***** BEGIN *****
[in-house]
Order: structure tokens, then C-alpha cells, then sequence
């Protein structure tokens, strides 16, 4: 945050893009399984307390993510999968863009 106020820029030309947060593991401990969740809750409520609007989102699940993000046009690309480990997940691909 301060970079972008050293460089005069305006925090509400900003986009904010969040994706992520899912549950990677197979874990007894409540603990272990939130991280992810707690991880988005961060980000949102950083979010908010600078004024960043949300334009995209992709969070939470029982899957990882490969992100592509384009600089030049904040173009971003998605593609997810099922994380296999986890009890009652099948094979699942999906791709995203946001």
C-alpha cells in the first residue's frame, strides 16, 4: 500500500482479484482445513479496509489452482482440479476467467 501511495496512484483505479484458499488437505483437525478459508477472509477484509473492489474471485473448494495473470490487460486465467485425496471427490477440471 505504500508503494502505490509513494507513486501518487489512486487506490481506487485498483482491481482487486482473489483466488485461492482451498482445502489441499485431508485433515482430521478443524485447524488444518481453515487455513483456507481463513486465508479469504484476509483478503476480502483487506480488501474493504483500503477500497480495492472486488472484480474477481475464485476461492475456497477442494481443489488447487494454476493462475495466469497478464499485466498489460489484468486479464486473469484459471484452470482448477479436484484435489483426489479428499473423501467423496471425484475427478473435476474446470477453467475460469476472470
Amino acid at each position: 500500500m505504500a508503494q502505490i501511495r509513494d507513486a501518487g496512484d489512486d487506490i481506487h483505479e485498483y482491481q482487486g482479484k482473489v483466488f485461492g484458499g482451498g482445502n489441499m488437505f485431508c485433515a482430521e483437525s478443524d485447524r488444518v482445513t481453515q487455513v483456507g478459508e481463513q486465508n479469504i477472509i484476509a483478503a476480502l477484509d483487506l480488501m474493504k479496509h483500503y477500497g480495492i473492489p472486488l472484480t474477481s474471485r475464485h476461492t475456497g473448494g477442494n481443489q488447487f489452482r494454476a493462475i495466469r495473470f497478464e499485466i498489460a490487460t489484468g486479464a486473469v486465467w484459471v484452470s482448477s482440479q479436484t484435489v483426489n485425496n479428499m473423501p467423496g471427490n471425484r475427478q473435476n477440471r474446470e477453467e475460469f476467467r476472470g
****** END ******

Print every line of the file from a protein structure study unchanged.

[in-house]
Order: structure tokens, then C-alpha cells, then sequence
């Protein structure tokens, strides 16, 4: 945050893009399984307390993510999968863009 106020820029030309947060593991401990969740809750409520609007989102699940993000046009690309480990997940691909 301060970079972008050293460089005069305006925090509400900003986009904010969040994706992520899912549950990677197979874990007894409540603990272990939130991280992810707690991880988005961060980000949102950083979010908010600078004024960043949300334009995209992709969070939470029982899957990882490969992100592509384009600089030049904040173009971003998605593609997810099922994380296999986890009890009652099948094979699942999906791709995203946001």
C-alpha cells in the first residue's frame, strides 16, 4: 500500500482479484482445513479496509489452482482440479476467467 501511495496512484483505479484458499488437505483437525478459508477472509477484509473492489474471485473448494495473470490487460486465467485425496471427490477440471 505504500508503494502505490509513494507513486501518487489512486487506490481506487485498483482491481482487486482473489483466488485461492482451498482445502489441499485431508485433515482430521478443524485447524488444518481453515487455513483456507481463513486465508479469504484476509483478503476480502483487506480488501474493504483500503477500497480495492472486488472484480474477481475464485476461492475456497477442494481443489488447487494454476493462475495466469497478464499485466498489460489484468486479464486473469484459471484452470482448477479436484484435489483426489479428499473423501467423496471425484475427478473435476474446470477453467475460469476472470
Amino acid at each position: 500500500m505504500a508503494q502505490i501511495r509513494d507513486a501518487g496512484d489512486d487506490i481506487h483505479e485498483y482491481q482487486g482479484k482473489v483466488f485461492g484458499g482451498g482445502n489441499m488437505f485431508c485433515a482430521e483437525s478443524d485447524r488444518v482445513t481453515q487455513v483456507g478459508e481463513q486465508n479469504i477472509i484476509a483478503a476480502l477484509d483487506l480488501m474493504k479496509h483500503y477500497g480495492i473492489p472486488l472484480t474477481s474471485r475464485h476461492t475456497g473448494g477442494n481443489q488447487f489452482r494454476a493462475i495466469r495473470f497478464e499485466i498489460a490487460t489484468g486479464a486473469v486465467w484459471v484452470s482448477s482440479q479436484t484435489v483426489n485425496n479428499m473423501p467423496g471427490n471425484r475427478q473435476n477440471r474446470e477453467e475460469f476467467r476472470g